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Sex in Ireland in the last decade: sexual health research and its policy implications

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posted on 07.03.2022, 12:36 authored by Caroline KelleherCaroline Kelleher, Gemma Smith, Ashling Bourke, Daniel Boduszek, Orla McBride, Karen MorganKaren Morgan

There has been significant investment in sexual health research in Ireland over the last decade. Researchers at the Royal College of Surgeons in Ireland (RCSI) have been involved in the three national, cross-sectional, general sexual health surveys, involving 13,000 adults, that have been conducted in Ireland since 2003*. The first was The Irish Contraception and Crisis Pregnancy (ICCP) Study 2003 (ICCP-2003)1, which was designed to establish nationally-representative data on current atti­tudes, knowledge and experience of contraception, crisis pregnancy and related services in Ireland. This was followed, in 2006, by The Irish Study of Sexual Health and Relationships (ISSHR)2, which was designed to build a representative and reli­able picture of sex and sexual behaviour in Ireland, including levels of sexual knowledge. Most recently, The Irish Contracep­tion and Crisis Pregnancy Study 2010 (ICCP-2010)3, was a repeat of the earlier ICCP study, providing an important opportunity to explore trends over time.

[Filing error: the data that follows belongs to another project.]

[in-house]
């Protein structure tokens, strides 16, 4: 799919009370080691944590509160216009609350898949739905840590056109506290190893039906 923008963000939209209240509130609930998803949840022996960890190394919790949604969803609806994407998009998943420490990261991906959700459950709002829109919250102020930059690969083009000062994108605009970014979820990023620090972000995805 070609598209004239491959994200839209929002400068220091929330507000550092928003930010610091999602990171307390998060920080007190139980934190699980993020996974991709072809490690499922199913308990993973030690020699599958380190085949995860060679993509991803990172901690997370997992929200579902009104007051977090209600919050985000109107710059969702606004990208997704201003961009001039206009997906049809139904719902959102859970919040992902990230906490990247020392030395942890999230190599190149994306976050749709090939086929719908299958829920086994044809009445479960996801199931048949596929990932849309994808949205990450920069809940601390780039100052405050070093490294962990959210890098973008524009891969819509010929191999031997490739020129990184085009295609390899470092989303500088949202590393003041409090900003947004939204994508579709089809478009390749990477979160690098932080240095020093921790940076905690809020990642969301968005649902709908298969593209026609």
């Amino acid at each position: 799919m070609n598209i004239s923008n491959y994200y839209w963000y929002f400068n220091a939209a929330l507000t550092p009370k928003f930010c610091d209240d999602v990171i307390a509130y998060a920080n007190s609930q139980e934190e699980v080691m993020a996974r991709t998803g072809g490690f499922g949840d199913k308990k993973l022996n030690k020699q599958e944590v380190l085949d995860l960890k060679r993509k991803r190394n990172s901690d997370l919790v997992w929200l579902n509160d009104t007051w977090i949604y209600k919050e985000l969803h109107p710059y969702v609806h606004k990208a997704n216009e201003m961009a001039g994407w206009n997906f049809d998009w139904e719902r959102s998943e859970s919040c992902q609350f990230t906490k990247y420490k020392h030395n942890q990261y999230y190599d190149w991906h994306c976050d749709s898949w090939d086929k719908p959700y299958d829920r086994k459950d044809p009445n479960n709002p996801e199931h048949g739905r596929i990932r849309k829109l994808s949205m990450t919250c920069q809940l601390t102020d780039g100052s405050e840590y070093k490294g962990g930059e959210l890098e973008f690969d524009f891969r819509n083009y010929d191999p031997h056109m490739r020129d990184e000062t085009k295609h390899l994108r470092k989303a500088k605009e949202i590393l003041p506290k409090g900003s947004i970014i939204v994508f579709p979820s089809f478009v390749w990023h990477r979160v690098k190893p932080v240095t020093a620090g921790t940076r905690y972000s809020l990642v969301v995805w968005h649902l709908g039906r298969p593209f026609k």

This brief is based on a research project conducted in 2012 entitled: ‘Exploring trends in sexual activity, contraceptive use, and pregnancy experiences in Ireland: a secondary analysis of national survey data from the last decade’ which was designed to review the state of current knowledge in the area of sexual health, with the aim of informing policy and identifying future research directions. Four main research questions were explored:

  1. Who is talking to their children about sex?
  2. Does sex education have an impact on age and contraception use at first sex?
  3. Who has experienced a crisis pregnancy in Ireland?
  4. Who has ever had an STI and/or HIV test?

Suitable participants and variables across datasets were identified and extracted for analysis. All participants were younger adults aged 18-45 years. Further methodological details are available on request from

*RCSI also completed a separate, related national survey of sexual violence in 2001 (SAVI: Sexual Abuse & Violence in Ireland)4



This project was funded by a grant from the Irish Research Council, Health Service Executive and Crisis Pregnancy Programme.

Published Citation

Kelleher C, Smith G, Bourke A, Boduszek D, McBride O, Morgan K. Sex in Ireland in the last decade: sexual health research and its policy implications. IRCHSS Policy Brief. Dublin: Royal College of Surgeons in Ireland, 2013.

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  • Health Psychology

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